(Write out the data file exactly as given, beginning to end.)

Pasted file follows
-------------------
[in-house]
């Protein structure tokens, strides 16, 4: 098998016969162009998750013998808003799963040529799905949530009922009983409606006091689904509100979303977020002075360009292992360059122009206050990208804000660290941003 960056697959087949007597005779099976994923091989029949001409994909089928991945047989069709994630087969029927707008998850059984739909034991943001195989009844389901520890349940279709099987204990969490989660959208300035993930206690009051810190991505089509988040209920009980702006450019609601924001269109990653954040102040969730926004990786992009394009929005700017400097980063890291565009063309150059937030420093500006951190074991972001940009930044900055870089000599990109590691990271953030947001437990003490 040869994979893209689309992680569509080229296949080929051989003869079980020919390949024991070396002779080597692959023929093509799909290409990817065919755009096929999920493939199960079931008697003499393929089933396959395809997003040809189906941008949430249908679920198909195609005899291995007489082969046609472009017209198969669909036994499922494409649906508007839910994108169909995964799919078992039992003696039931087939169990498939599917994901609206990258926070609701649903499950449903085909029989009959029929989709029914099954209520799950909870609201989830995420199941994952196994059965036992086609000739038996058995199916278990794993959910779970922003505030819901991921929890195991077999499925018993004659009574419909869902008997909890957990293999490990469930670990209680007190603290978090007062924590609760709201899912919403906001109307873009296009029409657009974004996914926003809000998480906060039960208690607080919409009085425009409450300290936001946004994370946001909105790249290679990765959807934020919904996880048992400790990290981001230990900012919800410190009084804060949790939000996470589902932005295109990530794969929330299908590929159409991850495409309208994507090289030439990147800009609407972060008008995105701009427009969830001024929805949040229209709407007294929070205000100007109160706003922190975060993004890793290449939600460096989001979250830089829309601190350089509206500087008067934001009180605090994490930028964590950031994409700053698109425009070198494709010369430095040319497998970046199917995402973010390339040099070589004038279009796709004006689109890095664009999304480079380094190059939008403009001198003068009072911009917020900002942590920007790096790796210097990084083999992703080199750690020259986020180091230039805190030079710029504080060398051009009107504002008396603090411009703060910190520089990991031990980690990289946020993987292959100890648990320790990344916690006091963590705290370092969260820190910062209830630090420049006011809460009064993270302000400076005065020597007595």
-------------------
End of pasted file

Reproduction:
[in-house]
């Protein structure tokens, strides 16, 4: 098998016969162009998750013998808003799963040529799905949530009922009983409606006091689904509100979303977020002075360009292992360059122009206050990208804000660290941003 960056697959087949007597005779099976994923091989029949001409994909089928991945047989069709994630087969029927707008998850059984739909034991943001195989009844389901520890349940279709099987204990969490989660959208300035993930206690009051810190991505089509988040209920009980702006450019609601924001269109990653954040102040969730926004990786992009394009929005700017400097980063890291565009063309150059937030420093500006951190074991972001940009930044900055870089000599990109590691990271953030947001437990003490 040869994979893209689309992680569509080229296949080929051989003869079980020919390949024991070396002779080597692959023929093509799909290409990817065919755009096929999920493939199960079931008697003499393929089933396959395809997003040809189906941008949430249908679920198909195609005899291995007489082969046609472009017209198969669909036994499922494409649906508007839910994108169909995964799919078992039992003696039931087939169990498939599917994901609206990258926070609701649903499950449903085909029989009959029929989709029914099954209520799950909870609201989830995420199941994952196994059965036992086609000739038996058995199916278990794993959910779970922003505030819901991921929890195991077999499925018993004659009574419909869902008997909890957990293999490990469930670990209680007190603290978090007062924590609760709201899912919403906001109307873009296009029409657009974004996914926003809000998480906060039960208690607080919409009085425009409450300290936001946004994370946001909105790249290679990765959807934020919904996880048992400790990290981001230990900012919800410190009084804060949790939000996470589902932005295109990530794969929330299908590929159409991850495409309208994507090289030439990147800009609407972060008008995105701009427009969830001024929805949040229209709407007294929070205000100007109160706003922190975060993004890793290449939600460096989001979250830089829309601190350089509206500087008067934001009180605090994490930028964590950031994409700053698109425009070198494709010369430095040319497998970046199917995402973010390339040099070589004038279009796709004006689109890095664009999304480079380094190059939008403009001198003068009072911009917020900002942590920007790096790796210097990084083999992703080199750690020259986020180091230039805190030079710029504080060398051009009107504002008396603090411009703060910190520089990991031990980690990289946020993987292959100890648990320790990344916690006091963590705290370092969260820190910062209830630090420049006011809460009064993270302000400076005065020597007595």